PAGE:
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I'm surprised that no one has discussed Google books case yet.

http://techland.time.com/2011/03/23/...oks-case-saga/

I also have followed this for some time on Jerry Pournelle's blog:

http://www.jerrypournelle.com/view/2...ml#Googlebooks

He seems to moderated his position quite a bit. He seems to seriously concerned about orphaned works disappearing. I also noticed he has started making a lot of his stuff available on Kindle lately.

I find Google books handy even when I'm trying to find quotes from books I own.
  #43  
Old 09-16-2011, 04:28 PM
Exapno Mapcase Exapno Mapcase is offline
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The Google case is almost impossibly complicated and has engendered thousands of posts over many years in the sf community, and that's just on the sites I read.

The shortest possible explanation of why it does not apply here is that Google makes money from Google Books. Every time you click on something there you will sooner or later come across other links for Google. It is a commercial operation, rather than use for personal purposes, and that's part of the overall reason the judge ruled against them.

I don't know the legal meaning of "libraries and archives" but I would bet large sums that at the very least you would have to be either a governmental entity or incorporated as a non-for-profit organization.
  #44  
Old 09-16-2011, 04:30 PM
Acsenray Acsenray is offline
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Quote:
Originally Posted by JoelUpchurch View Post
I'm surprised that no one has discussed Google books case yet.
Probably the reason is that all the issues remain unresolved, and even if resolved would likely offer little relief to the individuals in this thread.
  #45  
Old 09-16-2011, 09:06 PM
Siam Sam Siam Sam is offline
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Makes me think back to when photocopiers first became common in libraries. When my library in West Texas first got them, it put up signs warning that you needed the author's or publisher's written permission before you copied anything. WTF? Why install copiers in the first place? I guess they figured that absolved them from any liability. This was early days for public photocopiers, and no one could be sure of copyright issues.
  #46  
Old 09-16-2011, 11:35 PM
JoelUpchurch JoelUpchurch is offline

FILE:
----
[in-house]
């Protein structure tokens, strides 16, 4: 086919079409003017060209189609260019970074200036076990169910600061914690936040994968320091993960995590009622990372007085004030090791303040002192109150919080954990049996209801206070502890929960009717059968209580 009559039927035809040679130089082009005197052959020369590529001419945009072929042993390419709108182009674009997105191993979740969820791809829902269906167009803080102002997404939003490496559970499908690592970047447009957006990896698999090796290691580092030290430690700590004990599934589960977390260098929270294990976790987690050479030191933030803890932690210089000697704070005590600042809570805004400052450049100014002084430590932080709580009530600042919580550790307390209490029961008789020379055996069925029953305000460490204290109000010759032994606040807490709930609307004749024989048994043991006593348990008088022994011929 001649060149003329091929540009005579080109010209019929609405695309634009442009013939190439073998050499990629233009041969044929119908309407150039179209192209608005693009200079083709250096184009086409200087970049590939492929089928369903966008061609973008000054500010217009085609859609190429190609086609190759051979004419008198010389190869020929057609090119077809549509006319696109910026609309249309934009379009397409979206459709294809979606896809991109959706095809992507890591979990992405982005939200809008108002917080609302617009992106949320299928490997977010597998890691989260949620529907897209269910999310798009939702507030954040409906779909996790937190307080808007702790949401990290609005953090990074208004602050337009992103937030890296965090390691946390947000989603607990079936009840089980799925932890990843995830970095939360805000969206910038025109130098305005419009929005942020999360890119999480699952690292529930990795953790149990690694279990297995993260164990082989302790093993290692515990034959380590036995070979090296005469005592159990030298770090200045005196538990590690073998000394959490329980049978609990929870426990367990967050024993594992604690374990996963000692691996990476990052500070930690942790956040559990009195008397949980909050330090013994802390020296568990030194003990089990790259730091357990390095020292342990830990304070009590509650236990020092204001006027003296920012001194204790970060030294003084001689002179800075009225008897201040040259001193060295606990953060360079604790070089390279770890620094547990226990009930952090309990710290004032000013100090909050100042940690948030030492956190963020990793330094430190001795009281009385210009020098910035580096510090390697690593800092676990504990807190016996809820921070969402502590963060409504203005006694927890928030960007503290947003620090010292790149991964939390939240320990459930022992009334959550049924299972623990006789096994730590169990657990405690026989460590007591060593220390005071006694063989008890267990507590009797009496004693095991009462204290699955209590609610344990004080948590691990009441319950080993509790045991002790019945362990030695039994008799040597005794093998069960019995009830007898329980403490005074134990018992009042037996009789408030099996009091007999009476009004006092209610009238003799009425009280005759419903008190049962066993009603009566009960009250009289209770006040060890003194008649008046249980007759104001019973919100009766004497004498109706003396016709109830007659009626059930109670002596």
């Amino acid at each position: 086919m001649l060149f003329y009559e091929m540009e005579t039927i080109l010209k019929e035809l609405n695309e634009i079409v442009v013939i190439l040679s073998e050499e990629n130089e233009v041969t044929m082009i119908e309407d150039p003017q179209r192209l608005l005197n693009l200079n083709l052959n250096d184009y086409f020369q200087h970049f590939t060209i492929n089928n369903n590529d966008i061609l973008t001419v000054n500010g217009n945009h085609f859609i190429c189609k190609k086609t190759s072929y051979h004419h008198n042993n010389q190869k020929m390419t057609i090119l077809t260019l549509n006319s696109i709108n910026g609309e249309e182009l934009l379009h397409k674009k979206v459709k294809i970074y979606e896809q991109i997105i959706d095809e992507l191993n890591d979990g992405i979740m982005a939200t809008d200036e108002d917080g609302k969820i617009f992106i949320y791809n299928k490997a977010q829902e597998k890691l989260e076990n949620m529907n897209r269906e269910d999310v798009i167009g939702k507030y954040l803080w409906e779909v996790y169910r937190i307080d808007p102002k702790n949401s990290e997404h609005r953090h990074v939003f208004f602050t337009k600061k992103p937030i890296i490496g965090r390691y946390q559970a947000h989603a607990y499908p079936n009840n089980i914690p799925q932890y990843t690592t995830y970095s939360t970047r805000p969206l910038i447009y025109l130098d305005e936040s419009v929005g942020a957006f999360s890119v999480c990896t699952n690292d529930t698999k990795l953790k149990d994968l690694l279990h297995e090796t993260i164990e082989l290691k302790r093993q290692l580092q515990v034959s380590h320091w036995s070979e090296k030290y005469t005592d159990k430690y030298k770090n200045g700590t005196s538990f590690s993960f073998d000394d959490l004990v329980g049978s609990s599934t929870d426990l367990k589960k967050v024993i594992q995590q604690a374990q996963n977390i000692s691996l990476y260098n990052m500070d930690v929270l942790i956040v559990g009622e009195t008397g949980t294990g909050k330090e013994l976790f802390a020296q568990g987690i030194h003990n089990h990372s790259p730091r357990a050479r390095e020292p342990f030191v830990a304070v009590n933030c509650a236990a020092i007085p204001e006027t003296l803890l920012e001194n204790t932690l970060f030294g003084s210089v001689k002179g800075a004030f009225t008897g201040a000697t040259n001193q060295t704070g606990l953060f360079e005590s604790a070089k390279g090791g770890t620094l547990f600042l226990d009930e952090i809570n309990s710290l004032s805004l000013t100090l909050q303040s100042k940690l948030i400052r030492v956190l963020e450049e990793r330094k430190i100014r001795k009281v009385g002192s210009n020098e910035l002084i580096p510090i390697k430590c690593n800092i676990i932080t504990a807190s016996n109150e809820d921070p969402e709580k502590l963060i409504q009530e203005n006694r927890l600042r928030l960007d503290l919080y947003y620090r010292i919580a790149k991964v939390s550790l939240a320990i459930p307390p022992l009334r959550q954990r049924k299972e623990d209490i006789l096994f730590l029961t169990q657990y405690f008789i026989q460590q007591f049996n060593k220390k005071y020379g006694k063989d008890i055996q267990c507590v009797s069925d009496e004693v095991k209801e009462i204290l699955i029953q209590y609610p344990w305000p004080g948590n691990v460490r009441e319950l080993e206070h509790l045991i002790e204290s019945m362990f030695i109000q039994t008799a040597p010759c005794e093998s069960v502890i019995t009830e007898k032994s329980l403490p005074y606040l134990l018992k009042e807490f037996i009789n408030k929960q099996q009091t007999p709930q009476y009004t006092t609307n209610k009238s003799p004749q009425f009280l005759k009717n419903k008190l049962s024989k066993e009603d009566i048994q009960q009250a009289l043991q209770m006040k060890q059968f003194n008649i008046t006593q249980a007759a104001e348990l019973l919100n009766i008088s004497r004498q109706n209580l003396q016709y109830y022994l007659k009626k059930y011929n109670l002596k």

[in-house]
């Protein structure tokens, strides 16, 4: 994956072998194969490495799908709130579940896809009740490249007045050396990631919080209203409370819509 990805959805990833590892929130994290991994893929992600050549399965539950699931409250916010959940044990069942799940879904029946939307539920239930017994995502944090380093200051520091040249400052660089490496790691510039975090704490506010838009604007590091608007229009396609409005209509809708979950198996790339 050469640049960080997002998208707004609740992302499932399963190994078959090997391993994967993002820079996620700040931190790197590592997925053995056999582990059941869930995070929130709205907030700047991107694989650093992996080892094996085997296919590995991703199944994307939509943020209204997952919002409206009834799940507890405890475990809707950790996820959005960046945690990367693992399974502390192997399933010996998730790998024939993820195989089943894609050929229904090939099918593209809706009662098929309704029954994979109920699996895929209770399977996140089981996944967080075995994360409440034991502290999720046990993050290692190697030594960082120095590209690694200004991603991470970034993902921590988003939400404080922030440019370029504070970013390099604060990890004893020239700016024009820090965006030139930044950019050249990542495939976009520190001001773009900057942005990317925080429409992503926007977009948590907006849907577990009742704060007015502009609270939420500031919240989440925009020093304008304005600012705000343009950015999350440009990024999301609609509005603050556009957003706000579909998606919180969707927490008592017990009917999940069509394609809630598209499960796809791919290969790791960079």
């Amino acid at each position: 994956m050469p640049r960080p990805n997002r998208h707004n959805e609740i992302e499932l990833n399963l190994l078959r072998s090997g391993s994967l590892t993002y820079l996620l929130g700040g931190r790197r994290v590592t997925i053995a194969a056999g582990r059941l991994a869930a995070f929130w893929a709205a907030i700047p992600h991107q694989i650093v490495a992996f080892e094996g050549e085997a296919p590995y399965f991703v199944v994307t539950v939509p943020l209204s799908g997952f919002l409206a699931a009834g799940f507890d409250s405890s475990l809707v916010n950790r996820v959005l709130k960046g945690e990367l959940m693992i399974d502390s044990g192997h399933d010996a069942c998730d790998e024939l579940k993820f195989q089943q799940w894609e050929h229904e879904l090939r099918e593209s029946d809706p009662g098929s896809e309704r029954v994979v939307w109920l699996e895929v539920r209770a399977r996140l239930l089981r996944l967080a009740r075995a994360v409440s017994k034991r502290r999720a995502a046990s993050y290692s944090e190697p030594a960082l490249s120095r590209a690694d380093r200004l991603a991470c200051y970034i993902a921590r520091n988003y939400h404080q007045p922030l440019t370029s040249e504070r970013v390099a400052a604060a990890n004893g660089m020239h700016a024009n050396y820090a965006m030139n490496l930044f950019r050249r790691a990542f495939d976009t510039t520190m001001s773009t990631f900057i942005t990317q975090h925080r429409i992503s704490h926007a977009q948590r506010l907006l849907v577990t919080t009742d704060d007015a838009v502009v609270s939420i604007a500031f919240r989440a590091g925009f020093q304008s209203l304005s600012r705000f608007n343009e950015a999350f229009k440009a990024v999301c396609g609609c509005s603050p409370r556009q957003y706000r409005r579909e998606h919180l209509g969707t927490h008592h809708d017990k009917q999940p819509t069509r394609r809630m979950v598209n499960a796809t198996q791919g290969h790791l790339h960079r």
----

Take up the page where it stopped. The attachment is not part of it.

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Quote:
Originally Posted by Acsenray View Post
Probably the reason is that all the issues remain unresolved, and even if resolved would likely offer little relief to the individuals in this thread.
You don't think it is useful at least go to

http://books.google.com/

and find out what Google thinks is the copyright status of the book?
  #47  
Old 09-17-2011, 12:02 AM
Una Persson Una Persson is offline
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Quote:
Originally Posted by Exapno Mapcase View Post
The Google case is almost impossibly complicated and has engendered thousands of posts over many years in the sf community, and that's just on the sites I read.

The shortest possible explanation of why it does not apply here is that Google makes money from Google Books. Every time you click on something there you will sooner or later come across other links for Google. It is a commercial operation, rather than use for personal purposes, and that's part of the overall reason the judge ruled against them.

I don't know the legal meaning of "libraries and archives" but I would bet large sums that at the very least you would have to be either a governmental entity or incorporated as a non-for-profit organization.
FWIW Archive.org claimed many years back that they were the "only official" online archive to be designated a "library", whatever that means.

Last edited by Una Persson; 09-17-2011 at 12:02 AM..
  #48  
Old 09-17-2011, 12:39 AM
Jaledin Jaledin is offline
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Eh, who cares. Most books I like are many hundreds of dollars for a scant few hundred pages (Nijhoff, I'm looking at you!) so just photocopy it and screw if it's legal. It's not like there's cops at every photocopy machine waiting to catch scofflaws.

May I suggest Mr. Hoffman, Steal This Book? You could always do that, I guess, and who would blame you unless it's some mass-market literary fiction or little-press poetry jam.
  #49  
Old 09-17-2011, 01:25 AM
Becky2844 Becky2844 is offline
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Does the Law live in your house and have a grudge against you? Who's going to know (or care)? There's absolutely nothing I wouldn't copy/take/steal just for my own use. I call it research. On the first page I write the title and the author. So if, later, I want to delve into it deeper, I can. If it's out there it's mine. I'm not trying to publish something and say it's mine. I'm reading/digesting/reacting.
From reading your question, I'm just afraid that you'd ask your own fiancee if it was okay to kiss her.
  #50  
Old 09-17-2011, 10:33 AM
Exapno Mapcase Exapno Mapcase is offline
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Quote:
Originally Posted by JoelUpchurch View Post
You don't think it is useful at least go to

http://books.google.com/

and find out what Google thinks is the copyright status of the book?
I don't understand this comment. What Google thinks about the copyright status of a book is exactly what everybody else in the world thinks. The Google case has nothing to do with copyright status, per se. It's about notification to and permission of copyright owners.